The proposed $1.2 billion PennEast Pipeline, which would deliver Marcellus Shale natural gas to New Jersey utilities, was dealt a setback Monday when a regional regulatory agency said it now wants to conduct an independent review of the project.

The Delaware River Basin Commission, which last year requested a joint review with the Federal Energy Regulatory Commission (FERC), said Monday that it would conduct its own set of public hearings about the 119-mile pipeline.

The DRBC, consisting of the governors of Pennsylvania, New York, New Jersey, and Delaware and a federal representative, has been under pressure from pipeline opponents to more rigorously review the project. The commission said it now plans to hold "multiple" public meetings in Pennsylvania and New Jersey next year.

"The DRBC is committed to a process that affords individuals the opportunity to comment on issues of concern to them that relate to the basin's water resources," the commission said in a notice on its website.

The Sierra Club of New Jersey hailed the commission's decision as a victory. "This will slow down this project even more and give us a better chance to stop it," the group said in a statement.

But the pipeline's sponsors, who had already pushed back the project's completion until 2018 after the federal energy agency said it would not complete its review until March, said the DRBC's decision was not a hindrance.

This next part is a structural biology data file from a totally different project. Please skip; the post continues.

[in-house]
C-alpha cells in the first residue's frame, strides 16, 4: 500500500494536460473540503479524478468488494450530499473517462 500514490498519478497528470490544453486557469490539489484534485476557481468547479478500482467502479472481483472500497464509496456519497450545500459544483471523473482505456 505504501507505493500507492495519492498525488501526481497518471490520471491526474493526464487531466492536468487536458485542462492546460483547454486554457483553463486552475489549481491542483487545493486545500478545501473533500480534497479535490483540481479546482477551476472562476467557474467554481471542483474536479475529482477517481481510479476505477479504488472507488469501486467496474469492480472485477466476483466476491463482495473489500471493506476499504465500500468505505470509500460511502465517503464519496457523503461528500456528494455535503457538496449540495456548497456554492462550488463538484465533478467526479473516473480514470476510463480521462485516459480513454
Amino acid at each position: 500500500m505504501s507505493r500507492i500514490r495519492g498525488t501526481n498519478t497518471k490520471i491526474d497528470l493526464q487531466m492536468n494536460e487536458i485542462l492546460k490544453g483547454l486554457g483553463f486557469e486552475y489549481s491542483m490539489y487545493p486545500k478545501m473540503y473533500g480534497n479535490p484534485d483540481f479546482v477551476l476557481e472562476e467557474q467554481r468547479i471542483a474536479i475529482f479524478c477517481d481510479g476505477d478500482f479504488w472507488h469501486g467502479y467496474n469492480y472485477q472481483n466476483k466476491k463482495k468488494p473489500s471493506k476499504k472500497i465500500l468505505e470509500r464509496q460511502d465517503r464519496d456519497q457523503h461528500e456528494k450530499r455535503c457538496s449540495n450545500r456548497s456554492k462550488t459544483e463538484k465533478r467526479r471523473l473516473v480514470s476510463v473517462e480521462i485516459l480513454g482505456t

"Contrary to what opponents want to believe, we're still on schedule," said Patricia Kornick, PennEast's spokeswoman.

PennEast is sponsored by UGI Energy Services, a subsidiary of UGI Corp., of Valley Forge. Affiliates of South Jersey Gas, New Jersey Natural Gas, Public Service Electric & Gas Co., and Elizabethtown Gas in New Jersey are also investors in the project.

The DRBC's decision to expand its public-review process comes amid an upsurge in resistance among activists who are effectively using regulatory and judicial procedures to delay fossil fuel-related infrastructure development.

On Friday, New York regulators declined to issue a water-quality permit for the $925 million Constitution pipeline, which would deliver Marcellus Shale gas from northeastern Pennsylvania to pipelines serving primarily New England.

The Constitution Pipeline, which had cleared FERC, is developed by Williams Partners L.P. with Cabot Oil & Gas. Corp., Piedmont Natural Gas Co., and WGL Holdings Inc.

Last week, Kinder Morgan pulled the plug on its proposed 120-mile Northeast Energy Direct pipeline from New York state through Massachusetts and southern New Hampshire, saying it had failed to secure sufficient customers.

PennEast's foes say that the New Jersey pipeline is unneeded, and that its construction would damage the local environment and contribute to climate change.

Kornick, the PennEast spokeswoman, said utilities and power plants had committed to buying 90 percent of the project's capacity of one billion cubic feet a day.

"This is not a build-it-and-they-will-come pipeline," she said. "The need is very clear."

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